On the Long Range model, the original motor is supplemented by a rear-mounted three-phase internal permanent-magnetic motor that, in conjunction with the first motor, produces a total of 393 hp. This model sends output to all four wheels, enhancing acceleration and grip. The Performance variant uses the same setup, but produces even more power, with 430 horses. In these all-wheel-drive variants, acceleration and overtaking ability are enhanced to the level that you have to ensure the road is clear ahead before planting your right foot with wanton abandon. For cheap thrills, little is as intoxicating as near-silent warp speed that can humble supercar owners.
Electric vehicles will likely never be as engaging to drive as their gas-fed counterparts, yet the Model 3 does a good job of trying to be as fun. Steering is responsive and sharp with impressive weight, with this characteristic customizable through three different on-board settings, although the wheel is lacking in feel, as is typical for these types of vehicles. Thanks to that low center of gravity we mentioned earlier, body roll is well contained and only truly ham-fisted driving will get the Model 3 to reign power back in. Naturally, the all-wheel-drive variants are better than the base rear-drive model in this respect, with a higher grip threshold allowing you to push harder.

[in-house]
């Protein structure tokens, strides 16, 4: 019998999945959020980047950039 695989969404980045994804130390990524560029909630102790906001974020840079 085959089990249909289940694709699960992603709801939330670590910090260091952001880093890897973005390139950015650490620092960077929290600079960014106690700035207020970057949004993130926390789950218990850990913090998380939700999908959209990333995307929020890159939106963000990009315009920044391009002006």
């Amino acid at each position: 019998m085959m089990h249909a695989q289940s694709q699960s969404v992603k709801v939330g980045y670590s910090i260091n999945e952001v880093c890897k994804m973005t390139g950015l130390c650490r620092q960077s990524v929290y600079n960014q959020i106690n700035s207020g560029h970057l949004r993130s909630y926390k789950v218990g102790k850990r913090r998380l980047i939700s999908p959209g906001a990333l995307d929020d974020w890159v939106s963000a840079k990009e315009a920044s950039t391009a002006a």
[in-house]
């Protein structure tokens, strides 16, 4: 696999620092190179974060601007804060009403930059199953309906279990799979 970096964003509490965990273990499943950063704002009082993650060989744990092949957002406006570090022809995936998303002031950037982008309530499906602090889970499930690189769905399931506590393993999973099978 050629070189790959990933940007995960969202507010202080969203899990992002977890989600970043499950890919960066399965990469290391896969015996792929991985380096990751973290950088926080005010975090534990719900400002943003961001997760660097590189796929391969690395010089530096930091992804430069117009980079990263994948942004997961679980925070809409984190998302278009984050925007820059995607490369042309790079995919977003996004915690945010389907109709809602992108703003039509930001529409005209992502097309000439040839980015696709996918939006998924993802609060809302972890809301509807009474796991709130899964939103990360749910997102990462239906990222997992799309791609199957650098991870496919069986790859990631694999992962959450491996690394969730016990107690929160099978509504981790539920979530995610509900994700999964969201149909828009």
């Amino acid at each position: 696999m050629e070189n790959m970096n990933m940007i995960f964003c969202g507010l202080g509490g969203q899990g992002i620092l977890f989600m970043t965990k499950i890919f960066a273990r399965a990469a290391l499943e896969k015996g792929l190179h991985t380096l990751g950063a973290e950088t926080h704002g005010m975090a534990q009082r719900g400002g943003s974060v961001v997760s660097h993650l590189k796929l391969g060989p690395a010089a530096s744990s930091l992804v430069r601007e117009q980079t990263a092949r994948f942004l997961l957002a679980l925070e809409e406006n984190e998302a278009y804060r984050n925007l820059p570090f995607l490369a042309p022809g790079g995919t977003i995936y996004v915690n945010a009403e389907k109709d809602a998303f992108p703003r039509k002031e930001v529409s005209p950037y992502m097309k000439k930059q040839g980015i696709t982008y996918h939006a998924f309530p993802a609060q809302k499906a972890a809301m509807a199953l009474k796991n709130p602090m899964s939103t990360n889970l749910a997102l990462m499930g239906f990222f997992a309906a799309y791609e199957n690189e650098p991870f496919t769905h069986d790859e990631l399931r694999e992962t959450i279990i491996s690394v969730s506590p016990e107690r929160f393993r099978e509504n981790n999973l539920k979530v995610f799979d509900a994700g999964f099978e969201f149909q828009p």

Even with such impressive handling ability, the Model 3 is rather supple over small and large bumps alike - a feature that is partly a by-product of the weight of the vehicle. When you let off the power and want to slow down, regenerative braking instantly but gradually slows the car, and once you've acclimatized to the experience, you can use it to slow down in traffic without touching the pedal. When you do need to touch the brakes, the pedal is easy to modulate and allows you to make smooth stops with ease.